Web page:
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Urol Oncol. 2008 Sep-Oct;26(5):550-4. doi: 10.1016/j.urolonc.2007.05.026. Epub 2007 Dec 3.

Surveillance for renal cell carcinoma: why and how? When and how often?

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Department of Urology, David Geffen School of Medicine at University of California-Los Angeles, Los Angeles, CA 90095, USA.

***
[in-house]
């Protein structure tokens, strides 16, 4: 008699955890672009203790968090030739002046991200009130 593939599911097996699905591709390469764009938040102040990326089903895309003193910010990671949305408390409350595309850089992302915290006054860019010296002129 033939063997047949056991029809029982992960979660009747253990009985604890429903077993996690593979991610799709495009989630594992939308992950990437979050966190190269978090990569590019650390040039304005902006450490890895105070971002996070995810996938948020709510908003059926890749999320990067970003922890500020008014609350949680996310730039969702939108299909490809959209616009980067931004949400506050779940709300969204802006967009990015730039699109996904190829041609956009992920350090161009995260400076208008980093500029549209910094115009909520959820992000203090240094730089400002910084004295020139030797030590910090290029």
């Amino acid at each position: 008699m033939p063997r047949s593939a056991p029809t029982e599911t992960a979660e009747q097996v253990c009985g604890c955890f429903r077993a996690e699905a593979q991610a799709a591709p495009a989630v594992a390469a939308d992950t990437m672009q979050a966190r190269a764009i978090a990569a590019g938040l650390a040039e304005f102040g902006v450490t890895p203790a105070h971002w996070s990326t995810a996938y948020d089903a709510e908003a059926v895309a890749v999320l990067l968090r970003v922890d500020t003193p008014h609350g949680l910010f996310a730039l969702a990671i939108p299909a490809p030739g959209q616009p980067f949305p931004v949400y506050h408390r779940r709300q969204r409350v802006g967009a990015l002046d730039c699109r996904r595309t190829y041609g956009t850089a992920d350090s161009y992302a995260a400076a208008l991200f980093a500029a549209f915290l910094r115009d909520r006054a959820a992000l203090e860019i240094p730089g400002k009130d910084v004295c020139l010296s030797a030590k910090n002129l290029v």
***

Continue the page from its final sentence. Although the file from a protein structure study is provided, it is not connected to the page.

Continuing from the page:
Patient's history, physical examination, laboratory tests, and radiographic evaluation are the cornerstones of postoperative surveillance. It has been shown that localized renal cell carcinoma (RCC) can recur in nearly all organs of the body, but most commonly in the lung, bone, liver, brain, and renal fossa. Lung metastases can be sensitively detected through radiographic evaluation. Treatment of lung metastases might prolong survival, which supports surveillance x-ray or computed tomography scans. Surgical treatment of early detected liver metastases and local recurrences may also prolong survival, which supports a close abdominal surveillance program. Brain and bone metastases are usually symptomatic when they occur, and their treatment is generally palliative. Hence, surveillance protocols do not usually include their routine radiographic evaluation. Because partial nephrectomy does not increase the risk of local recurrence over radical nephrectomy, we recommend identical surveillance for completely resected tumors regardless of surgical approach. The risk of recurrence after nephrectomy is generally related to tumor stage, tumor grade, and patient performance status. The majority of recurrences occur within the first 5 years after surgery, supporting a more intense surveillance strategy within the first 5 years. The University of California Integrated Staging System (UISS) combines TNM stage, Fuhrman grade, and performance status, and categorizes patients into 3 different risk groups. The current surveillance protocol at our institution is based on the UISS. It is expected that molecular markers such as p53 will allow more individualized surveillance strategies in the future.

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